July 12, 2024

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WHO: Surge in Global Dengue Fever Cases Approaches Historic Peak

WHO: Surge in Global Dengue Fever Cases Approaches Historic Peak



WHO: Surge in Global Dengue Fever Cases Approaches Historic Peak

The World Health Organization (WHO) released a report on Dec 21st stating that there has been a sharp increase in global cases of dengue fever in 2023, with over 5 million cases reported to date, approaching historical peak levels.

The report reveals that the dengue fever epidemic has been spreading since the beginning of this year, with over 5 million cases reported globally, including over 5,000 deaths related to dengue fever. The Americas region alone reported approximately 4.1 million cases.

The WHO indicates that the reported cases are likely to be underestimated due to many cases being asymptomatic, and in many countries, reporting dengue fever is not mandatory.

According to the WHO, the spread of the dengue fever epidemic is linked to various factors. Changes in the distribution of disease vectors, such as Aedes aegypti and Aedes albopictus mosquitoes, are noted, especially in countries not previously affected by dengue fever. The year 2023 has seen the impact of the El Niño phenomenon and climate change, resulting in increased temperatures, higher rainfall, and increased humidity. Additionally, some countries’ public health systems are vulnerable for various reasons.

Over the past two decades, the global incidence of dengue fever has significantly increased, posing a major challenge to public health. According to WHO data, from 2000 to 2019, the annual reported cases worldwide increased from 500,000 to 5.2 million, with the year 2019 marking a historical peak in cases.

WHO: Surge in Global Dengue Fever Cases Approaches Historic Peak

 


What is Dengue Fever?

 

Dengue fever is a mosquito-borne viral infection that is transmitted primarily by the Aedes mosquitoes, particularly Aedes aegypti and Aedes albopictus.

The virus responsible for causing dengue fever is part of the Flaviviridae family and is classified into four distinct serotypes, DEN-1 through DEN-4.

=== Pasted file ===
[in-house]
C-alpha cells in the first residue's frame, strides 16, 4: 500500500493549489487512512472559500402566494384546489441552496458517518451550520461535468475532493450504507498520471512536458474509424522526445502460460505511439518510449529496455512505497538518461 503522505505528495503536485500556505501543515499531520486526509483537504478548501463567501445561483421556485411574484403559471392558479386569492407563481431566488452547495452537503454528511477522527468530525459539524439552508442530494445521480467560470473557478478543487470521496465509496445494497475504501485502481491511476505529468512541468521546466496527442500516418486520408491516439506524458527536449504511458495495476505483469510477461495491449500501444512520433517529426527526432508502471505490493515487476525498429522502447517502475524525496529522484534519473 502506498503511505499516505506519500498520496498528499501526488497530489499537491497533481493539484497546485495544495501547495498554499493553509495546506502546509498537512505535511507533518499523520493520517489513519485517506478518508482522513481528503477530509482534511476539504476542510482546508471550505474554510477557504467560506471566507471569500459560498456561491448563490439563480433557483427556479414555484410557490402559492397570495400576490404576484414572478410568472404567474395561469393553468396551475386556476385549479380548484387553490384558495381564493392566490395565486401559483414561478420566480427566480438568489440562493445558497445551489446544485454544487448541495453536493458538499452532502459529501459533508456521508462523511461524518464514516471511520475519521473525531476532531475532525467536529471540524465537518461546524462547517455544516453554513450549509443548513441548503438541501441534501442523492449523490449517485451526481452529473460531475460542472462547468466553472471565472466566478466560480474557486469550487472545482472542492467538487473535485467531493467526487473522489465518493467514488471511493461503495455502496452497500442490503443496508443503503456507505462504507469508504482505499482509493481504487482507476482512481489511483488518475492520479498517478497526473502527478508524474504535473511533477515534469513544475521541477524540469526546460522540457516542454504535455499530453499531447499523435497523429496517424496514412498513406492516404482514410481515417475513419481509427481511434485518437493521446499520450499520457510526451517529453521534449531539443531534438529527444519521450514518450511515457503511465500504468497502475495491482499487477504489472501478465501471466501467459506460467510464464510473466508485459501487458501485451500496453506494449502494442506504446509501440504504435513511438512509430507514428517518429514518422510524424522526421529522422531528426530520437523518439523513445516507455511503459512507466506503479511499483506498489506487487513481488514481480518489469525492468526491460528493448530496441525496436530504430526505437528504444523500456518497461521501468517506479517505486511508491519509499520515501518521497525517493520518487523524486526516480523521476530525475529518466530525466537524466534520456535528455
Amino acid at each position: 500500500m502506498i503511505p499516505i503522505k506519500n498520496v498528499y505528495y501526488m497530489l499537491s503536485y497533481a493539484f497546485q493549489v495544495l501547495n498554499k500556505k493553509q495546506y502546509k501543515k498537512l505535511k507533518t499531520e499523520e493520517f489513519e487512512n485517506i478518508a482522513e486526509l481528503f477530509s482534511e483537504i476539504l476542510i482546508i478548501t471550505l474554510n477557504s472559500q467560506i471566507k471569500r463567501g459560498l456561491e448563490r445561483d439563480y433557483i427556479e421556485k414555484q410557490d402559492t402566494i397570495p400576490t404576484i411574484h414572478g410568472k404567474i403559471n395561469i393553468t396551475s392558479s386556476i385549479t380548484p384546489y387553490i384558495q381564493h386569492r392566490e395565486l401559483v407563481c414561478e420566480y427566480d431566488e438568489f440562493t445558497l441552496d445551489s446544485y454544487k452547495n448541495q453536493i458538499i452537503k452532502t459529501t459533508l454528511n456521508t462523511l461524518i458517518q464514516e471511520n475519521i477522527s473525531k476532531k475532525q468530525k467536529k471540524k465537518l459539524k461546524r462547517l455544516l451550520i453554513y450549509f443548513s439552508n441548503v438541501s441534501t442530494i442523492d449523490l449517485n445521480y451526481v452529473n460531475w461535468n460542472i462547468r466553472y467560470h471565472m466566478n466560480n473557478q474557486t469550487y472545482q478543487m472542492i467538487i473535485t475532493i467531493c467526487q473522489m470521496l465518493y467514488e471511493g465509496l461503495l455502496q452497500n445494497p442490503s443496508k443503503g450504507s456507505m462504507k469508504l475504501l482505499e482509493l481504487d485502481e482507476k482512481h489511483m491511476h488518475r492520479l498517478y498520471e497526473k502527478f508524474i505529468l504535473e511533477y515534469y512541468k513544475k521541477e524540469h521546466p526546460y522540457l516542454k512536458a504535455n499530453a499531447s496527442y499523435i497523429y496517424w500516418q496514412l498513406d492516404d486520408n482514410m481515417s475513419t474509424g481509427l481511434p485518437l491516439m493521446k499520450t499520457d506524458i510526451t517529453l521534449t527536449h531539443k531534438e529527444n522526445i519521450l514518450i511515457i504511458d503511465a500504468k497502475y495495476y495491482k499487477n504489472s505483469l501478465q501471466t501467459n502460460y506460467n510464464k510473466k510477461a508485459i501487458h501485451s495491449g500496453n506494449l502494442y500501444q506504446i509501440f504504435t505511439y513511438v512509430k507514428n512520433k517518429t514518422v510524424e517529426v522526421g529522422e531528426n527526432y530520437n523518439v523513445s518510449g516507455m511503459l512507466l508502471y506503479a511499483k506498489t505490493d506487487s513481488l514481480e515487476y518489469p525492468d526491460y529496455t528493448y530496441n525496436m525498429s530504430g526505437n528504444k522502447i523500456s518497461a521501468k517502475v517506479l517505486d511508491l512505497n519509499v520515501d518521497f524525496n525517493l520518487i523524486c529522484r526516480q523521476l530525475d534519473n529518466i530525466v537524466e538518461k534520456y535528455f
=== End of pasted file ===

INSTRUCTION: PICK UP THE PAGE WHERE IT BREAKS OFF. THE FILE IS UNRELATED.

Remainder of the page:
Dengue fever is prevalent in tropical and subtropical regions, including parts of Southeast Asia, the Pacific Islands, the Caribbean, and Central and South America.

Key features of dengue fever include:

  1. Symptoms: Dengue fever symptoms typically appear 4 to 10 days after being bitten by an infected mosquito. Common symptoms include high fever, severe headache, pain behind the eyes, joint and muscle pain, rash, and mild bleeding.

  2. Dengue Hemorrhagic Fever (DHF) and Dengue Shock Syndrome (DSS): In severe cases, dengue fever can progress to more serious forms, such as Dengue Hemorrhagic Fever (DHF) and Dengue Shock Syndrome (DSS). These conditions can lead to bleeding, organ damage, and a drop in blood pressure, which can be life-threatening.

  3. Transmission: Aedes mosquitoes are the primary vectors of the dengue virus. The mosquitoes become infected when they bite a person already infected with the virus, and then they can transmit the virus to other individuals through subsequent bites.

  4. Prevention: There is no specific antiviral treatment for dengue fever. Prevention primarily involves controlling mosquito populations and avoiding mosquito bites. This includes using insect repellent, wearing long-sleeved clothing, and using bed nets.

  5. Vaccine: As of my last knowledge update in January 2022, a vaccine called Dengvaxia has been developed for dengue fever. However, its use is limited, and its effectiveness varies by serotype and prior dengue infection history.

Dengue fever poses a significant public health challenge in many parts of the world, and efforts to control mosquito populations and raise awareness about prevention remain crucial in managing the spread of the disease.

It’s important to note that information on vaccines or other developments in dengue fever management may have evolved since my last update in January 2022.

WHO: Surge in Global Dengue Fever Cases Approaches Historic Peak

(source:internet, reference only)


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Important Note: The information provided is for informational purposes only and should not be considered as medical advice.